I hope God’s not disappointed when I get weary of trying times. I don’t think he is. To the contrary, God gives us encouragement in such times:

“Have you not known? Have you not heard? The Lord is the everlasting God, the Creator of the ends of the earth. He does not faint or grow weary; his understanding is unsearchable. He gives power to the faint, and to him who has no might he increases strength. Even youths shall faint and be weary, and young men shall fall exhausted; but they who wait for the Lord shall renew their strength; they shall mount up with wings like eagles; they shall run and not be weary; they shall walk and not faint.” (Isaiah 40:28-31)

loved you at your darkest

I don’t know about you, but I get really weary sometimes. I only decided to begin blogging (again) a few weeks ago, and already I feel tired. Not from writing; the writing has energized me and actually given me something good in my life to look forward to. I’ve always tried to be an encourager, but have most recently needed encouraging myself. Still, no matter how negative I may feel when I start a post, I find that I simply cannot empty my trashcan on someone else’s desk and walk away feeling satisfied.

In fact, I have a confession to make. The last few posts have started out as an invitation to a pity party. I’ve had a lot of discouragement lately. I read declarations here and there about how God is about to bring my trial to an end and how He’s about to bring me out of the wilderness into my promised land, and honestly they’re beginning to sound like fortune cookies that someone else was meant to get instead of me. I know my God is a God of “suddenlies” and abundant victories, but I just don’t feel it right now.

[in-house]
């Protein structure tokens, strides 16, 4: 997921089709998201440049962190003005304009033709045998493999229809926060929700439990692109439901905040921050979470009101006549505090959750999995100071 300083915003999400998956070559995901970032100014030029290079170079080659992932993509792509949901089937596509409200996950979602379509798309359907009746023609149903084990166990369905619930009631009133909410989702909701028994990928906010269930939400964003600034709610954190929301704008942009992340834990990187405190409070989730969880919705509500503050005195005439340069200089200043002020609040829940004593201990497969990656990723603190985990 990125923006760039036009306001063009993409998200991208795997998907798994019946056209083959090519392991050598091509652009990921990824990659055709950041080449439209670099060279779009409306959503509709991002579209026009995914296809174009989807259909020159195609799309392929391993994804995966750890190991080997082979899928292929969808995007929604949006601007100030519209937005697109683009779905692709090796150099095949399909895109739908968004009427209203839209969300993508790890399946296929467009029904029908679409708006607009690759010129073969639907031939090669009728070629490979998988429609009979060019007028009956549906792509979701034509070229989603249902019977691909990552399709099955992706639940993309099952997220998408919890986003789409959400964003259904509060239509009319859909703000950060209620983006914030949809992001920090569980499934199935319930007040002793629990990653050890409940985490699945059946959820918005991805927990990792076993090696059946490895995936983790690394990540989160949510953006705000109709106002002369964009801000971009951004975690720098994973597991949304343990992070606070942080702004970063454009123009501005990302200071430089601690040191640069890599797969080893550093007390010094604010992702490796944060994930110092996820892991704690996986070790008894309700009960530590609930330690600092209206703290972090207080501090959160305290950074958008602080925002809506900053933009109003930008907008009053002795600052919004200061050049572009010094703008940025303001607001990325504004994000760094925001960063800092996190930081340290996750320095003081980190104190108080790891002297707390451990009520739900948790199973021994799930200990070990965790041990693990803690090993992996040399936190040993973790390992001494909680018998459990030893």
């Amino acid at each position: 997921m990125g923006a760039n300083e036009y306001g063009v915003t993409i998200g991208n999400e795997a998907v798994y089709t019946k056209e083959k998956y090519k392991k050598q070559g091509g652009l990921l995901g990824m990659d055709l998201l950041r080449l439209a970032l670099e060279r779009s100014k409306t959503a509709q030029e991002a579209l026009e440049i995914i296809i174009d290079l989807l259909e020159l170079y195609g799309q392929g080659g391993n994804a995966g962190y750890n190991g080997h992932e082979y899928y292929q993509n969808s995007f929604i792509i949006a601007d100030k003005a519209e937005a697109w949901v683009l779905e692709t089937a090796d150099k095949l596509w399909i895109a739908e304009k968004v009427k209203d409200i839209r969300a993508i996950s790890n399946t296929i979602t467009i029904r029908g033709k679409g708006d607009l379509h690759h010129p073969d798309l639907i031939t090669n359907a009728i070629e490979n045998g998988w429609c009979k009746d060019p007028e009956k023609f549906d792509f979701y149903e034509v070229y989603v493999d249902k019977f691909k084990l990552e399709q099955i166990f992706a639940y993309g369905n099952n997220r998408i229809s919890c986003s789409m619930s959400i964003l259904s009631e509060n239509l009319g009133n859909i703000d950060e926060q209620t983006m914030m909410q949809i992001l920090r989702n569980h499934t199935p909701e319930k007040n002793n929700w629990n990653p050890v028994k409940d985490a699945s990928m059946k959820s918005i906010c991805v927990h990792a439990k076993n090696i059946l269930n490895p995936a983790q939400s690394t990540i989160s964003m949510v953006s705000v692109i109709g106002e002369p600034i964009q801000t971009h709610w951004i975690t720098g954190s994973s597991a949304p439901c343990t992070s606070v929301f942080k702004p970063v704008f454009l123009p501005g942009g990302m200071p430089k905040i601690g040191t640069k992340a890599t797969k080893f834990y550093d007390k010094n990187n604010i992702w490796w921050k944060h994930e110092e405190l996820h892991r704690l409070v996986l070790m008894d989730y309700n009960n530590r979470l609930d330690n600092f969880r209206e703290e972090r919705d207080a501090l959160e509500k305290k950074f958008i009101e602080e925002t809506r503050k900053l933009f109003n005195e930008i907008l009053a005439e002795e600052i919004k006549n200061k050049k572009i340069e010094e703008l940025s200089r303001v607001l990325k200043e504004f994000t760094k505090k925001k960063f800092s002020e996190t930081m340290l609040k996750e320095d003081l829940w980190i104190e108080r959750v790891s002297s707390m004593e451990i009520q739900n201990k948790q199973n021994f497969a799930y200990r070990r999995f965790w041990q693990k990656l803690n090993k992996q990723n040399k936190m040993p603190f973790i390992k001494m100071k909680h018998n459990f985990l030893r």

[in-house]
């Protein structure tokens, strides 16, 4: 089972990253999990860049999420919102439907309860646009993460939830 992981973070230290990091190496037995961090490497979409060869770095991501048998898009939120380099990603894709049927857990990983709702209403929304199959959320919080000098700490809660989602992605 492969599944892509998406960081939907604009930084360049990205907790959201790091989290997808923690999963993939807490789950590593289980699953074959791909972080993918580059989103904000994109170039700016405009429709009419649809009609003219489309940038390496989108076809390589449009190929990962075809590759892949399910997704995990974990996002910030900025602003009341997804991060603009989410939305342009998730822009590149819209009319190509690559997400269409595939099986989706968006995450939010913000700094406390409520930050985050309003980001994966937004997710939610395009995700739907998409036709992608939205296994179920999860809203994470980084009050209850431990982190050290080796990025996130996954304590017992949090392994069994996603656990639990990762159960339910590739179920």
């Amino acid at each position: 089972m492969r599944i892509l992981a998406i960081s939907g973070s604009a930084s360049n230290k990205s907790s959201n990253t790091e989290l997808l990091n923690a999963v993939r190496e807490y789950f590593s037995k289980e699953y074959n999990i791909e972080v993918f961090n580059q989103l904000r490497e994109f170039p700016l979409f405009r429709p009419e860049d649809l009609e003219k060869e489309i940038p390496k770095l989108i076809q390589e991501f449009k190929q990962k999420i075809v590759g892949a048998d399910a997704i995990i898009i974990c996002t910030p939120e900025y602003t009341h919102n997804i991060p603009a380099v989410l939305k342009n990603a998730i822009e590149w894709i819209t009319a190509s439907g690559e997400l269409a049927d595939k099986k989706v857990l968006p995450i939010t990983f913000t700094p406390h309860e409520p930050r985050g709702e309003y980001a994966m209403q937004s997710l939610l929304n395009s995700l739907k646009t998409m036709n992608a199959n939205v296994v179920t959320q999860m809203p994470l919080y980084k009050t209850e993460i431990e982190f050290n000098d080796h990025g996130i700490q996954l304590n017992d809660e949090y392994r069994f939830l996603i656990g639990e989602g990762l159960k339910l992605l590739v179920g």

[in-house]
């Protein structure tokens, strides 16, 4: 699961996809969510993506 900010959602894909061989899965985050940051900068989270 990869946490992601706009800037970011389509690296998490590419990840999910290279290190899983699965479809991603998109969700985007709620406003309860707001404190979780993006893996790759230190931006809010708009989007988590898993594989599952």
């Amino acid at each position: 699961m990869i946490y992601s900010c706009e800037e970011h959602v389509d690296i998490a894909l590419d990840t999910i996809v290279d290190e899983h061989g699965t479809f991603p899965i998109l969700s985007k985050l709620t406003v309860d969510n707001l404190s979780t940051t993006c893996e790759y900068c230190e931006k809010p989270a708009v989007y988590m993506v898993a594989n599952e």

So I end up feeling like a bad Christian for being discouraged and disappointed and frustrated, you know?

What’s the solution, then? I suppose I have to rely on what I know and not on what I feel. It’s as simple as the first song I learned in Sunday School: “Jesus loves me. This I know, for the Bible tells me so.” And it does. The Bible is the longest love letter ever written. I don’t get it. I can’t fathom how God could keep loving someone who can be so unlovable sometimes. I don’t get how God can keep forgiving someone who is so often unforgiving, especially when He knows I’ll probably be right back asking forgiveness for the same thing in a couple of days.